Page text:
Ecovet Blog

  • What's the Big Deal With Ticks on My Horse?
  • Author avatar
    Tim John

What's the Big Deal With Ticks on My Horse?

What are these strange parasites, and why are they on my horse? More importantly, how do I get rid of them?

While fleas are essentially wingless flies, ticks are from the spider family. This does make a difference because of how they might interact with the horse host.  

Egg – Larva – Nymph – Adult

Each stage takes a blood meal before progressing to the next stage. The larva has six legs and usually feeds on rodents. (This is when a tick typically picks up contagious diseases.) The nymph (seed tick) can be as small as a pin head or sesame seed. It will feed on rodents and mammals. The adult feeds on mammals – maybe you, maybe your horse, maybe your kids. The bites themselves can be virtually painless due the numbing technology that ticks possess during the feeding process.


Clinically, we typically have issues in the spring and fall when we are faced with sick horses that have a fever and are very dull. These mysterious fevers of unknown origins (FUOs for short) can be difficult to diagnose. Geographically, many are seen in the Northeast, Mid-Atlantic and Great Lakes areas ... the nation’s topmost hotbeds of human tick-borne disease. However, they can happen in every state.

This pattern led some to suspect that the culprits of the fever could be ticks and the difficult-to-diagnose diseases they carry. Often these horses are diagnosed with one of two diseases spread by ticks: equine ehrlichiosis or Lyme disease.

Equine Ehrlichiosis

This straightforward infection has long been referred to as equine ehrilichiosis. The disease is now officially referred to as equine granulocytic ehrlichiosis (EGE) but the causative agent has been reclassified as Anaplasma phagocytophilum. The disease is spread to horses by a variety of ticks of the species Ixodes, including deer ticks and sheep ticks. Although the severity of EGE varies, there does appear to be consistency in some of the clinical signs.

  • The horse generally becomes sick three to 14 days after the infected tick bite.
  • The fever in the early stage of the disease is generally very high (103° to 106° F).
  • Younger horses under 4 years old tend to have mild or no clinical signs, whereas geriatric horses may become more ill.
  • Others clinical signs may include lower limb edema, depression, reluctance to move, and depressed appetite.

Lyme Disease

Lyme disease seems to be a much more controversial disease that occurs frequently in humans and dogs and may occur in more limited numbers in horses.

A wide variety of clinical signs has been attributed to Lyme disease in horses. The most believable of these clinical manifestations of Lyme disease are low-grade fever, muscle soreness, stiffness and multiple limb lameness. There are published reports of a variety of other ailments associated with Lyme disease and numerous anecdotal reports of every clinical sign imaginable. Experimental infection of ponies with the Lyme organism resulted in some pathologic changes but no overt clinical signs. Until the disease can be reproduced experimentally, there will always be controversy as to the relevance of this disease in the horse.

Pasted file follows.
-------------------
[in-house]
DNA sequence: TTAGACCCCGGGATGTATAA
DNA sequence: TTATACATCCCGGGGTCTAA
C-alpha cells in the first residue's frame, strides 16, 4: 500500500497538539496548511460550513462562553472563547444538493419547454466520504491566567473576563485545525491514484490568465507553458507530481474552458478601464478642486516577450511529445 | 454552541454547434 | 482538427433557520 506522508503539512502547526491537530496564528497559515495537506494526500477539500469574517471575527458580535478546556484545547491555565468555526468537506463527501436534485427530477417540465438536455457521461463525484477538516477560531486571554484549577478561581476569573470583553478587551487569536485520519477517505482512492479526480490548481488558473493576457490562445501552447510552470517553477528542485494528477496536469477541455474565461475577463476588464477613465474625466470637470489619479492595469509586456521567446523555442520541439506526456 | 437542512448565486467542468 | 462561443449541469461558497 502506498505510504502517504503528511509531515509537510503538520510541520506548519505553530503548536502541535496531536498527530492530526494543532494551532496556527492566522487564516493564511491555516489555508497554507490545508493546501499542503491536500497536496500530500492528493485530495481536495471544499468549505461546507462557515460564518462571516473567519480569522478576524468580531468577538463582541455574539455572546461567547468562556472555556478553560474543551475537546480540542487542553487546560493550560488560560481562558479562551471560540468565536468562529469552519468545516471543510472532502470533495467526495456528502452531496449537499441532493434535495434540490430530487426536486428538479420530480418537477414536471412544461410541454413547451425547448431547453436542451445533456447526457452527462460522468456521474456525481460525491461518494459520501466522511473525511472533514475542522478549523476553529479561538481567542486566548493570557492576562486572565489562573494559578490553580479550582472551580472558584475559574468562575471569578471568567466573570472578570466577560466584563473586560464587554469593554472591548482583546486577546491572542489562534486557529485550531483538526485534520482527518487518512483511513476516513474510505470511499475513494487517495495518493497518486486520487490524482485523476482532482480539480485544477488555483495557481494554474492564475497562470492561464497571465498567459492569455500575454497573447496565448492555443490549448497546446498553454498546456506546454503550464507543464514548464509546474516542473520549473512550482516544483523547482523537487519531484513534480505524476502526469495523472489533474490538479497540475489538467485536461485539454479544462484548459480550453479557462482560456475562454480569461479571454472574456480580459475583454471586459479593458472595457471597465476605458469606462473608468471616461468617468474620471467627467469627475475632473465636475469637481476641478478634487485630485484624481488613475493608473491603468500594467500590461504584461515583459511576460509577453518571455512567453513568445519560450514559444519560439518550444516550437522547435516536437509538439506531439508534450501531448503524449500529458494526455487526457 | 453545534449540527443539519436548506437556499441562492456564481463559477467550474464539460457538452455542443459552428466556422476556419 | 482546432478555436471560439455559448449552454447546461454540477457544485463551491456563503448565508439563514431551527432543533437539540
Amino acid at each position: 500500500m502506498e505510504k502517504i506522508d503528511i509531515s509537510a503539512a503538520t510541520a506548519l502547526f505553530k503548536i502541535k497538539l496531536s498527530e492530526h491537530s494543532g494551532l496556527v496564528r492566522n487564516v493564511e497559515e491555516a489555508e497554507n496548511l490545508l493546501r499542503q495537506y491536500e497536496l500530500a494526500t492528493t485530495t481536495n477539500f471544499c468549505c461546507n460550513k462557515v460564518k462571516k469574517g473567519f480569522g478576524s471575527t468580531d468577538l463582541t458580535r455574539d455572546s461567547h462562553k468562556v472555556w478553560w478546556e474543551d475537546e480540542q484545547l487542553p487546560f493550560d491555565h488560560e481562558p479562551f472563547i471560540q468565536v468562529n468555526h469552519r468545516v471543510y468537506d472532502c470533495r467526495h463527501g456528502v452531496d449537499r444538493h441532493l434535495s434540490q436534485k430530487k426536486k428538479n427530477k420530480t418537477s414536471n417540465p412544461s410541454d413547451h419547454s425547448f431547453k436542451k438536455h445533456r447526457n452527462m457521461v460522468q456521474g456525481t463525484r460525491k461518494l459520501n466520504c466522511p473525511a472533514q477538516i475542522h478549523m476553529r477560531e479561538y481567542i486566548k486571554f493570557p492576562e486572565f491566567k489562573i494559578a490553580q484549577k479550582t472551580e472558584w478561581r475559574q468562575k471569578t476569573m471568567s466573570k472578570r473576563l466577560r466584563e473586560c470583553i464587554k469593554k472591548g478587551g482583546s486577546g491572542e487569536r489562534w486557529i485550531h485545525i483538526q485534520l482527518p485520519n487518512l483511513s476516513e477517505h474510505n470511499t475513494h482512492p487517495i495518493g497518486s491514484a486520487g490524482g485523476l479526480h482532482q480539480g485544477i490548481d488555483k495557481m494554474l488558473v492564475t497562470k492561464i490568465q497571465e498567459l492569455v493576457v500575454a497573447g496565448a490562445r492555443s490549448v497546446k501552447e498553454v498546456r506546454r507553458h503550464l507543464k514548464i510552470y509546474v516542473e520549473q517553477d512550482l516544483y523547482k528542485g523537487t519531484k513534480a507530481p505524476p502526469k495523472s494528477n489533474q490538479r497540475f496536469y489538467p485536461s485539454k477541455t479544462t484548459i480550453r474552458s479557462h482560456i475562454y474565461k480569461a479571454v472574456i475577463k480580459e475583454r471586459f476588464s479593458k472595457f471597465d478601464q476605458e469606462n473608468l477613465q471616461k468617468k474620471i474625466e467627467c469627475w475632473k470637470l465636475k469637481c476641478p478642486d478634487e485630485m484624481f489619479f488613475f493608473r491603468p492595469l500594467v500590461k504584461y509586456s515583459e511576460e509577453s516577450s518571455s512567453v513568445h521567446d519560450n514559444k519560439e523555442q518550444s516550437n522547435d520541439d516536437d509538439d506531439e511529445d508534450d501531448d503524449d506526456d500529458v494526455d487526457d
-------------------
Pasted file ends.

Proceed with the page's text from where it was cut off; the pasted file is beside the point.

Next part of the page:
Detecting and Preventing Ticks

Detection and prevention can be a challenge. Sometimes the ticks are evident on the face and ears, but they also can hide in the groin and “armpit” regions.

Prevention falls into two categories. First is decreasing exposure by managing the environment. Mow and remove brush to eliminate the protection that ticks need to survive while they aren't on hosts. When possible, use temporary fencing to keep horses out of areas that cannot be cleared. Habitat management is the best long-term route to reducing tick problems. In addition, cleared areas discourage wildlife, which can reintroduce ticks, and might provide improved grazing areas.  

The second prevention category is spray-on or roll-on products containing cypermethrin or permethrin, which can provide protection during rides in infested areas. According to Chris Adolph, DVM, MS, DACVM (Parasitology), “Efficacy is not the challenge, it's the persistency. They [the products] just don't last very long.”

Ecovet has been earning positive reviews for its tick effectiveness and duration of action. Dust, dirt, perspiration and water shorten protection time, making reapplication an important part of the protection plan. Horses pick up ticks as they move through infested areas, so make sure to concentrate on their legs, bellies and faces. Most importantly, check your horses regularly for ticks during your ride and thoroughly when finished.

  • Author avatar
    Tim John

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